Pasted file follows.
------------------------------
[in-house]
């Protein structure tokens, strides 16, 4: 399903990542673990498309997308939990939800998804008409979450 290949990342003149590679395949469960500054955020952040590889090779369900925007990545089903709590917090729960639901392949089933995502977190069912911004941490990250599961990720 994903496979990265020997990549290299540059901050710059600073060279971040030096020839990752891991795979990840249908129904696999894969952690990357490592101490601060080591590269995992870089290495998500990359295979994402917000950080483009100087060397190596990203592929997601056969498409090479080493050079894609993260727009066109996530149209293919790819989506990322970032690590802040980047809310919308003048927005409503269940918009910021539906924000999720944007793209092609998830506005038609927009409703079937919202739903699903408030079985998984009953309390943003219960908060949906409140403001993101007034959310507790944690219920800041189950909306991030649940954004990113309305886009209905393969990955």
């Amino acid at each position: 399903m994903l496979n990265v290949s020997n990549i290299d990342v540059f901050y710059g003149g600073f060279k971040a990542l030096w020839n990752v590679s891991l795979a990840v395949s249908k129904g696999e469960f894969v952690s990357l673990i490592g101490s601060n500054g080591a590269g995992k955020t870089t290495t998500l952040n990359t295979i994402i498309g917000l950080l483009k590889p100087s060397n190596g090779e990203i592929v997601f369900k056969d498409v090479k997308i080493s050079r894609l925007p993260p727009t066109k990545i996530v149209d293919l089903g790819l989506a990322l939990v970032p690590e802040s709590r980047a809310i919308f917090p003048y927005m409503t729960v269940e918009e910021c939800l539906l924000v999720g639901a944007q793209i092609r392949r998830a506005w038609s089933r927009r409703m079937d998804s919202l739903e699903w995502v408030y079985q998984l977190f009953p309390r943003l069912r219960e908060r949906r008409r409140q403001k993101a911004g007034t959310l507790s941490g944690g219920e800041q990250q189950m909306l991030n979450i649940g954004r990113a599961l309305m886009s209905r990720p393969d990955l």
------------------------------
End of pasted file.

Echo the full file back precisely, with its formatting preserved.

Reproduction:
[in-house]
């Protein structure tokens, strides 16, 4: 399903990542673990498309997308939990939800998804008409979450 290949990342003149590679395949469960500054955020952040590889090779369900925007990545089903709590917090729960639901392949089933995502977190069912911004941490990250599961990720 994903496979990265020997990549290299540059901050710059600073060279971040030096020839990752891991795979990840249908129904696999894969952690990357490592101490601060080591590269995992870089290495998500990359295979994402917000950080483009100087060397190596990203592929997601056969498409090479080493050079894609993260727009066109996530149209293919790819989506990322970032690590802040980047809310919308003048927005409503269940918009910021539906924000999720944007793209092609998830506005038609927009409703079937919202739903699903408030079985998984009953309390943003219960908060949906409140403001993101007034959310507790944690219920800041189950909306991030649940954004990113309305886009209905393969990955």
């Amino acid at each position: 399903m994903l496979n990265v290949s020997n990549i290299d990342v540059f901050y710059g003149g600073f060279k971040a990542l030096w020839n990752v590679s891991l795979a990840v395949s249908k129904g696999e469960f894969v952690s990357l673990i490592g101490s601060n500054g080591a590269g995992k955020t870089t290495t998500l952040n990359t295979i994402i498309g917000l950080l483009k590889p100087s060397n190596g090779e990203i592929v997601f369900k056969d498409v090479k997308i080493s050079r894609l925007p993260p727009t066109k990545i996530v149209d293919l089903g790819l989506a990322l939990v970032p690590e802040s709590r980047a809310i919308f917090p003048y927005m409503t729960v269940e918009e910021c939800l539906l924000v999720g639901a944007q793209i092609r392949r998830a506005w038609s089933r927009r409703m079937d998804s919202l739903e699903w995502v408030y079985q998984l977190f009953p309390r943003l069912r219960e908060r949906r008409r409140q403001k993101a911004g007034t959310l507790s941490g944690g219920e800041q990250q189950m909306l991030n979450i649940g954004r990113a599961l309305m886009s209905r990720p393969d990955l």